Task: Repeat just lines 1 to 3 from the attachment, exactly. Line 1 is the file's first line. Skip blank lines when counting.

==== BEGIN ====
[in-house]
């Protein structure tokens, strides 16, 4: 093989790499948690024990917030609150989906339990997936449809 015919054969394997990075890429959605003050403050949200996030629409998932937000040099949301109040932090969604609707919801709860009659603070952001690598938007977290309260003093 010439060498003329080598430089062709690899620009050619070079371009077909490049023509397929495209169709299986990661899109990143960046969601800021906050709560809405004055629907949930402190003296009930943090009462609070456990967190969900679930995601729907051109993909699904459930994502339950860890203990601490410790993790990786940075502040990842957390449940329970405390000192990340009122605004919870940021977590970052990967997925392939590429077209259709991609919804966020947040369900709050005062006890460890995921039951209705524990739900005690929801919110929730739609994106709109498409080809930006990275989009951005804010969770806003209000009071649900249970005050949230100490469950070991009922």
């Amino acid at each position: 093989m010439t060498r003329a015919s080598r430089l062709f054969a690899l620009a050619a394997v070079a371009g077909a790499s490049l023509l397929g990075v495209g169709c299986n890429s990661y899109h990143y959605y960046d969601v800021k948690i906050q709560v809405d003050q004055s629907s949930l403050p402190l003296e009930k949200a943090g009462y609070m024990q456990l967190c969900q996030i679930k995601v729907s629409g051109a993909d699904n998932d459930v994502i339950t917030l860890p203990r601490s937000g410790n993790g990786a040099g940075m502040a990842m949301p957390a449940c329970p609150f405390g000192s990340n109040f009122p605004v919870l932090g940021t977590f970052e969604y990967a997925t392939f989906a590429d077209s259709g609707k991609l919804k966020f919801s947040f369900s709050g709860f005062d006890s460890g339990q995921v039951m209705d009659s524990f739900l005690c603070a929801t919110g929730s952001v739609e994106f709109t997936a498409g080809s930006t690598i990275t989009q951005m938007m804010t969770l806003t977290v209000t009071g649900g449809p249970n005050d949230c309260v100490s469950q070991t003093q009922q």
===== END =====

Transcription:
[in-house]
């Protein structure tokens, strides 16, 4: 093989790499948690024990917030609150989906339990997936449809 015919054969394997990075890429959605003050403050949200996030629409998932937000040099949301109040932090969604609707919801709860009659603070952001690598938007977290309260003093 010439060498003329080598430089062709690899620009050619070079371009077909490049023509397929495209169709299986990661899109990143960046969601800021906050709560809405004055629907949930402190003296009930943090009462609070456990967190969900679930995601729907051109993909699904459930994502339950860890203990601490410790993790990786940075502040990842957390449940329970405390000192990340009122605004919870940021977590970052990967997925392939590429077209259709991609919804966020947040369900709050005062006890460890995921039951209705524990739900005690929801919110929730739609994106709109498409080809930006990275989009951005804010969770806003209000009071649900249970005050949230100490469950070991009922």
């Amino acid at each position: 093989m010439t060498r003329a015919s080598r430089l062709f054969a690899l620009a050619a394997v070079a371009g077909a790499s490049l023509l397929g990075v495209g169709c299986n890429s990661y899109h990143y959605y960046d969601v800021k948690i906050q709560v809405d003050q004055s629907s949930l403050p402190l003296e009930k949200a943090g009462y609070m024990q456990l967190c969900q996030i679930k995601v729907s629409g051109a993909d699904n998932d459930v994502i339950t917030l860890p203990r601490s937000g410790n993790g990786a040099g940075m502040a990842m949301p957390a449940c329970p609150f405390g000192s990340n109040f009122p605004v919870l932090g940021t977590f970052e969604y990967a997925t392939f989906a590429d077209s259709g609707k991609l919804k966020f919801s947040f369900s709050g709860f005062d006890s460890g339990q995921v039951m209705d009659s524990f739900l005690c603070a929801t919110g929730s952001v739609e994106f709109t997936a498409g080809s930006t690598i990275t989009q951005m938007m804010t969770l806003t977290v209000t009071g649900g449809p249970n005050d949230c309260v100490s469950q070991t003093q009922q």